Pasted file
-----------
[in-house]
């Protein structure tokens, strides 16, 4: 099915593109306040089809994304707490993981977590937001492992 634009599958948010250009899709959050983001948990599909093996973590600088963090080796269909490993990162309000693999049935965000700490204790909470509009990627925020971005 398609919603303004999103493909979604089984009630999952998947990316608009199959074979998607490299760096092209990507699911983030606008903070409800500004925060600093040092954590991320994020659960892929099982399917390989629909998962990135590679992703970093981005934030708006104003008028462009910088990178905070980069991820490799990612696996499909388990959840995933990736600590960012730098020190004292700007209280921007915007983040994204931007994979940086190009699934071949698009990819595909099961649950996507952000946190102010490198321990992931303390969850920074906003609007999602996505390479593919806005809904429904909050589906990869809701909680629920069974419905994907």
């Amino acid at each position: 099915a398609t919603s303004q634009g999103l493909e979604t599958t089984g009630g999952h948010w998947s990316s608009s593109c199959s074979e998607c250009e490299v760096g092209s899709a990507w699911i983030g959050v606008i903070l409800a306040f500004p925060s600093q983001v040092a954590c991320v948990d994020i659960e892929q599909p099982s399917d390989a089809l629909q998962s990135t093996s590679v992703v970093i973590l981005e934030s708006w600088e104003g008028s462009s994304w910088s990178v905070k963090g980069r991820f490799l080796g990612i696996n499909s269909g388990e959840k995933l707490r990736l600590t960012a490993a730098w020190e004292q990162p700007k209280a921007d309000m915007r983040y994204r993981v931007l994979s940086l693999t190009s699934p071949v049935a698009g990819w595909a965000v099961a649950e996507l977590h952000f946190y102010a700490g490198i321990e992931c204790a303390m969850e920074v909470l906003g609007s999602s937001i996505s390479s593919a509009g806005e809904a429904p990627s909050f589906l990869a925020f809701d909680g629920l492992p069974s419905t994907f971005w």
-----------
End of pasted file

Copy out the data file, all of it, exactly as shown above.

[in-house]
């Protein structure tokens, strides 16, 4: 099915593109306040089809994304707490993981977590937001492992 634009599958948010250009899709959050983001948990599909093996973590600088963090080796269909490993990162309000693999049935965000700490204790909470509009990627925020971005 398609919603303004999103493909979604089984009630999952998947990316608009199959074979998607490299760096092209990507699911983030606008903070409800500004925060600093040092954590991320994020659960892929099982399917390989629909998962990135590679992703970093981005934030708006104003008028462009910088990178905070980069991820490799990612696996499909388990959840995933990736600590960012730098020190004292700007209280921007915007983040994204931007994979940086190009699934071949698009990819595909099961649950996507952000946190102010490198321990992931303390969850920074906003609007999602996505390479593919806005809904429904909050589906990869809701909680629920069974419905994907």
């Amino acid at each position: 099915a398609t919603s303004q634009g999103l493909e979604t599958t089984g009630g999952h948010w998947s990316s608009s593109c199959s074979e998607c250009e490299v760096g092209s899709a990507w699911i983030g959050v606008i903070l409800a306040f500004p925060s600093q983001v040092a954590c991320v948990d994020i659960e892929q599909p099982s399917d390989a089809l629909q998962s990135t093996s590679v992703v970093i973590l981005e934030s708006w600088e104003g008028s462009s994304w910088s990178v905070k963090g980069r991820f490799l080796g990612i696996n499909s269909g388990e959840k995933l707490r990736l600590t960012a490993a730098w020190e004292q990162p700007k209280a921007d309000m915007r983040y994204r993981v931007l994979s940086l693999t190009s699934p071949v049935a698009g990819w595909a965000v099961a649950e996507l977590h952000f946190y102010a700490g490198i321990e992931c204790a303390m969850e920074v909470l906003g609007s999602s937001i996505s390479s593919a509009g806005e809904a429904p990627s909050f589906l990869a925020f809701d909680g629920l492992p069974s419905t994907f971005w």